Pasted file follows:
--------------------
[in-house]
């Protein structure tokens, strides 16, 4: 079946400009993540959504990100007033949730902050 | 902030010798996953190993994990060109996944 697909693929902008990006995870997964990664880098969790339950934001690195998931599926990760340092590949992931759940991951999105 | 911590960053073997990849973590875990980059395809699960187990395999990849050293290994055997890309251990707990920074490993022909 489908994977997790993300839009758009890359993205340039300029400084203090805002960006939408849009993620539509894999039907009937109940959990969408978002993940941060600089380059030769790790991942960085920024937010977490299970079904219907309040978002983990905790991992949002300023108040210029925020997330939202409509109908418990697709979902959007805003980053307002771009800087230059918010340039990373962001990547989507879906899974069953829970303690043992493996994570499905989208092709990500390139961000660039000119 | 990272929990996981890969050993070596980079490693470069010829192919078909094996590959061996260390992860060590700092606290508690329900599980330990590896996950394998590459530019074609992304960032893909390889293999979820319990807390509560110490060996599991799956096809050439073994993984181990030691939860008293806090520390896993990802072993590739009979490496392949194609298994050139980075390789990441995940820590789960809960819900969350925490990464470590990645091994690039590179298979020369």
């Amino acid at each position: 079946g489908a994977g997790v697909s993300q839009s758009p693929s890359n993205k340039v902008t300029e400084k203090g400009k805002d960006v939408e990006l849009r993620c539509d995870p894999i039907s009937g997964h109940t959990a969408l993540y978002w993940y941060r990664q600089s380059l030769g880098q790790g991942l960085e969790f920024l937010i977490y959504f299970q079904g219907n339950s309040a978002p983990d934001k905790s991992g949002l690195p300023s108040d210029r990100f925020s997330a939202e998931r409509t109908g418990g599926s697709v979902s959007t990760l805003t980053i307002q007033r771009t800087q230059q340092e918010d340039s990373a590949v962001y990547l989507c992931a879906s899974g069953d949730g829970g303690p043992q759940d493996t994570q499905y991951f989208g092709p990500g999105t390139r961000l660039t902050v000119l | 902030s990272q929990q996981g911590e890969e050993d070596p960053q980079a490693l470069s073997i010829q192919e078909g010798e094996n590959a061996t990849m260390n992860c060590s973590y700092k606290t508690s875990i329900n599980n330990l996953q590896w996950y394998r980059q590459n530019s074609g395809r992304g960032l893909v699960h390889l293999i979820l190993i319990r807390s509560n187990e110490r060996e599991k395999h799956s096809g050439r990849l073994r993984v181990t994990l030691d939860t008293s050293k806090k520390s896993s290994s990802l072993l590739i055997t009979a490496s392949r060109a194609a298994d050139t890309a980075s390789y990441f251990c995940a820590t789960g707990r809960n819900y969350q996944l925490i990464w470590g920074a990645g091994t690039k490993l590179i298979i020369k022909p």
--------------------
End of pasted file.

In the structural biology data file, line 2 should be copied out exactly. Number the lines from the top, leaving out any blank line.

């Protein structure tokens, strides 16, 4: 079946400009993540959504990100007033949730902050 | 902030010798996953190993994990060109996944 697909693929902008990006995870997964990664880098969790339950934001690195998931599926990760340092590949992931759940991951999105 | 911590960053073997990849973590875990980059395809699960187990395999990849050293290994055997890309251990707990920074490993022909 489908994977997790993300839009758009890359993205340039300029400084203090805002960006939408849009993620539509894999039907009937109940959990969408978002993940941060600089380059030769790790991942960085920024937010977490299970079904219907309040978002983990905790991992949002300023108040210029925020997330939202409509109908418990697709979902959007805003980053307002771009800087230059918010340039990373962001990547989507879906899974069953829970303690043992493996994570499905989208092709990500390139961000660039000119 | 990272929990996981890969050993070596980079490693470069010829192919078909094996590959061996260390992860060590700092606290508690329900599980330990590896996950394998590459530019074609992304960032893909390889293999979820319990807390509560110490060996599991799956096809050439073994993984181990030691939860008293806090520390896993990802072993590739009979490496392949194609298994050139980075390789990441995940820590789960809960819900969350925490990464470590990645091994690039590179298979020369």